G. Fazio, L. Ferrighi, C. Di Valentin

Journal of Catalysis, 2014, 318, 203-210

Boron-doped graphene was reported to be the best non-metal  doped graphene electrocatalyst for the oxygen reduction reaction  (ORR) working at an onset potential of 0.035 V (Jiao et al., 2014). In   the present DFT study, intermediates and transition structures along  the possible reaction pathways are determined. Both Langmuir-  Hinschelwood and Eley–Rideal mechanisms are discussed. Molecular oxygen binds the positively charged B atom and forms an  open shell end-on dioxygen intermediate. The associative path is favored with respect to the dissociative one. The free energy diagrams along the four-reduction steps are investigated with the methodology by Nørskov and co. (2004) in both acidic and alkaline conditions. The pH effect on the stability of the intermediates of reduction is analyzed in terms of the Pourbaix diagram. At pH = 14, we compute an onset potential value for the electrochemical ORR of U = 0.05 V, which compares very well with the experimental value in alkaline conditions.


 

Shaping graphene oxide by Electrochemistry: from Foams to Self-Assembled Molecular Materials


M. Favaro, S. Agnoli, M. Cattelan, A. Moretto, C. Durante, S. Leonardi, J. Kunze-Liebhäuser, O. Schneider, A. Gennaro and G. Granozzi

CARBON, 2014, 77, Pages 405-415

The ability to control the three-dimensional architecture of graphene-based materials following a rational design is essential for technological applications. Here we demonstrate that the electrochemical etching can be used as a surgical tool to tailor the morphology of graphene electrodes and to impart special features, like micrometric channels and controlled mesoporosity (foams). The final materials, thanks to the high surface area, can represent a promising class of carbon-based supercapacitors. Otherwise, new materials can be prepared using a bottom-up strategy that exploits the self-assembly of the graphene oxide quantum dots produced during the electrochemical erosion. The advantages of this second approach reside not only in the possibility to downscale the control over the spatial organization as compared to the use of conventional micrometric graphene sheets, but also in the introduction of the intrinsic luminescent properties of the quantum dots in the final material. As a proof of concept we report the preparation of luminescent nanospheres by exploiting the self-organization of the graphene oxide quantum dots around frozen water nuclei.


Marco Favaro, Stefano Agnoli, Cristiana Di Valentin, Cecilia Mattevi, Mattia Cattelan, Luca Artiglia, Elena Magnano, Federica Bondino, Silvia Nappini and Gaetano Granozzi. 

CARBON, 2014, 68, 319–329

We demonstrate that graphene oxide can be efficiently reduced by evaporating shapingmetal Titanium in high vacuum. A detailed description of this reaction is provided by combining in situ photoemission spectroscopy measurements and DFT calculations: the titanium atoms readily react with the oxygenated groups of graphene oxide, disrupting the C–O bonds, with the consequent formation of titania and the recovery of the sp2 hybridized carbon atoms. When all surface oxygen is consumed, titanium can react with the carbon substrate and form carbidic species. Resonant photoemission spectroscopy measurements allow identifying the presence and exact energy position in the valence band of the Ti–C and Ti–O–C states, which are supposed to control the electron and energy transfer across the TiO2/graphene interface. Therefore with this study we provide a versatile method and the rationale for controlling, at the atomic level, the nature of the interface of graphene/metal oxide nanocomposites.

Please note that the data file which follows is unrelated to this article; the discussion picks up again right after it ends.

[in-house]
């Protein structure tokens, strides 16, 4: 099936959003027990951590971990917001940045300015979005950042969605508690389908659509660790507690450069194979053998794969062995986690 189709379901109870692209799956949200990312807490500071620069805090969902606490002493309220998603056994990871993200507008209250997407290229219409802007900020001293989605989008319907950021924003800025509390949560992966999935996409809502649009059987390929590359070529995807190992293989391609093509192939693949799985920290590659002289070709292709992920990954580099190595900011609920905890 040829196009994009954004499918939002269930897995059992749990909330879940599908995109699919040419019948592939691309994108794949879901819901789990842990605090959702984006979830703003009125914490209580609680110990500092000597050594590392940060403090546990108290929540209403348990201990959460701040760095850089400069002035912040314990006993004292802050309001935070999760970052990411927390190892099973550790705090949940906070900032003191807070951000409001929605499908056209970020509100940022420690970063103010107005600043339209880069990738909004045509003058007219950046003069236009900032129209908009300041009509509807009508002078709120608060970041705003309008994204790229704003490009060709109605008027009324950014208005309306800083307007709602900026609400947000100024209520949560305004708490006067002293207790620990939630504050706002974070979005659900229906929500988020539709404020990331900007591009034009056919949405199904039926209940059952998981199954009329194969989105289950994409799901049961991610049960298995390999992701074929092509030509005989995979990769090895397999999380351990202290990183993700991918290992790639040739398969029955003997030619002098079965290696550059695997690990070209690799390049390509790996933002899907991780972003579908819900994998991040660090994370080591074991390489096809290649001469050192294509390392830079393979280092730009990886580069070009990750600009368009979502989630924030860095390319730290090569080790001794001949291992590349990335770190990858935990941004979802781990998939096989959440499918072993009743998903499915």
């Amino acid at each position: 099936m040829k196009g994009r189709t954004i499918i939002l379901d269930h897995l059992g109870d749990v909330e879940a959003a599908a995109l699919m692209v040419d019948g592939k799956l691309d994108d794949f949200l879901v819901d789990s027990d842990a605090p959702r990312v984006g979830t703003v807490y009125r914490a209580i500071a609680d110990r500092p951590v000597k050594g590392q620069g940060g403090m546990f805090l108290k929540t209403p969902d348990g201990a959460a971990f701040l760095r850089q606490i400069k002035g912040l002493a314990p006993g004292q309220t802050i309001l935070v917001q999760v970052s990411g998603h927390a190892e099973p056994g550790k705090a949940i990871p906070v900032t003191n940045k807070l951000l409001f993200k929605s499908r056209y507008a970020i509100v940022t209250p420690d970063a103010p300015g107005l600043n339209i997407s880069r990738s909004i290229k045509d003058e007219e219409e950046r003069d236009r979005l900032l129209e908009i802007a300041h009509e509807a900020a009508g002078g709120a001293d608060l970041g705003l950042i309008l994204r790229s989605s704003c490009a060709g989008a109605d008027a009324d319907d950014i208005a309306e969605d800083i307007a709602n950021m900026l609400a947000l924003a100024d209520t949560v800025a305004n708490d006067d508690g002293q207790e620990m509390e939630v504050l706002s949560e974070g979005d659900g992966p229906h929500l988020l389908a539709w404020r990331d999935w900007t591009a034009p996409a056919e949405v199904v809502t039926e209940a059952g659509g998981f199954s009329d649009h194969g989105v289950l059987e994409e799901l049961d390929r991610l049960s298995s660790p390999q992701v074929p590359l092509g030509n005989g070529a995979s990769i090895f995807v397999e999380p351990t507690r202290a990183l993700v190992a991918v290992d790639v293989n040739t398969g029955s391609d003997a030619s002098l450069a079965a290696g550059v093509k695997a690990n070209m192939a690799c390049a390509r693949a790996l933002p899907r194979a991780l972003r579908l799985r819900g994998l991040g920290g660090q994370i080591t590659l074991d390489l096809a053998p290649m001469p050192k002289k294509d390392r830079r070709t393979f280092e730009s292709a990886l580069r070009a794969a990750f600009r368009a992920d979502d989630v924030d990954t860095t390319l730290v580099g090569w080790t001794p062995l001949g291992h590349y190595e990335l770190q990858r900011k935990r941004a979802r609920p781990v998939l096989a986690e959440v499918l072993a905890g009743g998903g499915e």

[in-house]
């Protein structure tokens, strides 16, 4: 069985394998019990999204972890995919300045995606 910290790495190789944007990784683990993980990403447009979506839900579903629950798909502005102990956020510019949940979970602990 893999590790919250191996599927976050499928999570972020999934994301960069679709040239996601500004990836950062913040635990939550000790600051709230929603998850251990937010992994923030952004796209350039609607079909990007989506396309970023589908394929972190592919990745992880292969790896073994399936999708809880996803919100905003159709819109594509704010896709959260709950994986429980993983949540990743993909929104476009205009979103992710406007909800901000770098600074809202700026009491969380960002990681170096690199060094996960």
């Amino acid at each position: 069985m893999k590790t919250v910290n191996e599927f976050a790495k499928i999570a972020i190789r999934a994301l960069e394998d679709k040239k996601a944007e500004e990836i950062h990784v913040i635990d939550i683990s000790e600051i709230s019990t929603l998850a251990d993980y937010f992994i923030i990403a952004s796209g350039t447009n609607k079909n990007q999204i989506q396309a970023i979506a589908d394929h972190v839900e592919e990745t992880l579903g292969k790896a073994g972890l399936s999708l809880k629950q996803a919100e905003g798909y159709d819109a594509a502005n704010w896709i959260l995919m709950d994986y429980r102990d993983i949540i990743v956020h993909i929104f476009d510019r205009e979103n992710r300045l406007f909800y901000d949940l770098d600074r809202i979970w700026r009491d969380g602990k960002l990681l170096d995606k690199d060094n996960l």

J. Phys. Chem. C2014, 118 (1), 223–230

bg_paper
Graphene (G) reactivity toward oxygen is very poor, which limits its use as electrode for the oxygen reduction reaction (ORR). Contrarily, boron-doped graphene was found to be an excellent catalyst for the ORR. Through a density functional study, comparing molecular and periodic approaches and different functionals (B3LYP vs PBE), we show how substitutional boron in the carbon sheet can boost the reactivity with oxygen leading to the formation of bulk borates covalently bound to graphene (BO3–G) in oxygen-rich conditions. These species are highly interesting intermediates for the O═O breaking step in the reduction process of O2 to form H2O as they are energetically stable.

 

MEET US AT THESE EVENTS:

The Graphene Conference 2017

Barcelona, Spain.

March 28-31, 2017

Martina Datteo (UNIMIB) will present at the PhD students track A:

"Catalysis under cover: enhanced reactivity at the interface between

(doped) graphene and anatase TiO2"

 

See past events

NEWS

 

Master Exam 

Daniele Perilli (UNIMIB) received his Master's degree defending the thesis:

"Reactivity at the interface between graphene and the Cu(111) metal substrate"

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Fondazione Grazioli Prize

PhD student Martina Datteo (UNIMIB) has been awarded for her Master Thesis